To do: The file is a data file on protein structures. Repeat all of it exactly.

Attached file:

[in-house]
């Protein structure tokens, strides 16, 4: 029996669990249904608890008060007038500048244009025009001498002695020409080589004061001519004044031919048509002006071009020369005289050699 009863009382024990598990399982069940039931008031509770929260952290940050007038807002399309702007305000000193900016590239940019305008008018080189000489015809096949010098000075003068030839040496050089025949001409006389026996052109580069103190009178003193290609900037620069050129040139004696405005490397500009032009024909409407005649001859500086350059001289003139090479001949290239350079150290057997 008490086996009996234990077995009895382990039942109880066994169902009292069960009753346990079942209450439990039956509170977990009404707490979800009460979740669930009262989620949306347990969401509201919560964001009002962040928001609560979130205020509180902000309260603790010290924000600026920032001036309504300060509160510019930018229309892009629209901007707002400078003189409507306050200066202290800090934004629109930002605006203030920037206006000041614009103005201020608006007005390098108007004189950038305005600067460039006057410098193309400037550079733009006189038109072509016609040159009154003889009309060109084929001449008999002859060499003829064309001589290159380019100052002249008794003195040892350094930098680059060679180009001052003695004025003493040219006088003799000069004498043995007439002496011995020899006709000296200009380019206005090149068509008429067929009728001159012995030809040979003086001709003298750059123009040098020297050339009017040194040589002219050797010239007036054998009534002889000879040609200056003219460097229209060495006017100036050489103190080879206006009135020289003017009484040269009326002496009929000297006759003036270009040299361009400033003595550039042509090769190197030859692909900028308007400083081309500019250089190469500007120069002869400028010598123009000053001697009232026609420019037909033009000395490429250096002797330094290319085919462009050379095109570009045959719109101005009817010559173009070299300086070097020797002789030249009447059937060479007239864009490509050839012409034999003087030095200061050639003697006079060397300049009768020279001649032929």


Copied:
[in-house]
């Protein structure tokens, strides 16, 4: 029996669990249904608890008060007038500048244009025009001498002695020409080589004061001519004044031919048509002006071009020369005289050699 009863009382024990598990399982069940039931008031509770929260952290940050007038807002399309702007305000000193900016590239940019305008008018080189000489015809096949010098000075003068030839040496050089025949001409006389026996052109580069103190009178003193290609900037620069050129040139004696405005490397500009032009024909409407005649001859500086350059001289003139090479001949290239350079150290057997 008490086996009996234990077995009895382990039942109880066994169902009292069960009753346990079942209450439990039956509170977990009404707490979800009460979740669930009262989620949306347990969401509201919560964001009002962040928001609560979130205020509180902000309260603790010290924000600026920032001036309504300060509160510019930018229309892009629209901007707002400078003189409507306050200066202290800090934004629109930002605006203030920037206006000041614009103005201020608006007005390098108007004189950038305005600067460039006057410098193309400037550079733009006189038109072509016609040159009154003889009309060109084929001449008999002859060499003829064309001589290159380019100052002249008794003195040892350094930098680059060679180009001052003695004025003493040219006088003799000069004498043995007439002496011995020899006709000296200009380019206005090149068509008429067929009728001159012995030809040979003086001709003298750059123009040098020297050339009017040194040589002219050797010239007036054998009534002889000879040609200056003219460097229209060495006017100036050489103190080879206006009135020289003017009484040269009326002496009929000297006759003036270009040299361009400033003595550039042509090769190197030859692909900028308007400083081309500019250089190469500007120069002869400028010598123009000053001697009232026609420019037909033009000395490429250096002797330094290319085919462009050379095109570009045959719109101005009817010559173009070299300086070097020797002789030249009447059937060479007239864009490509050839012409034999003087030095200061050639003697006079060397300049009768020279001649032929």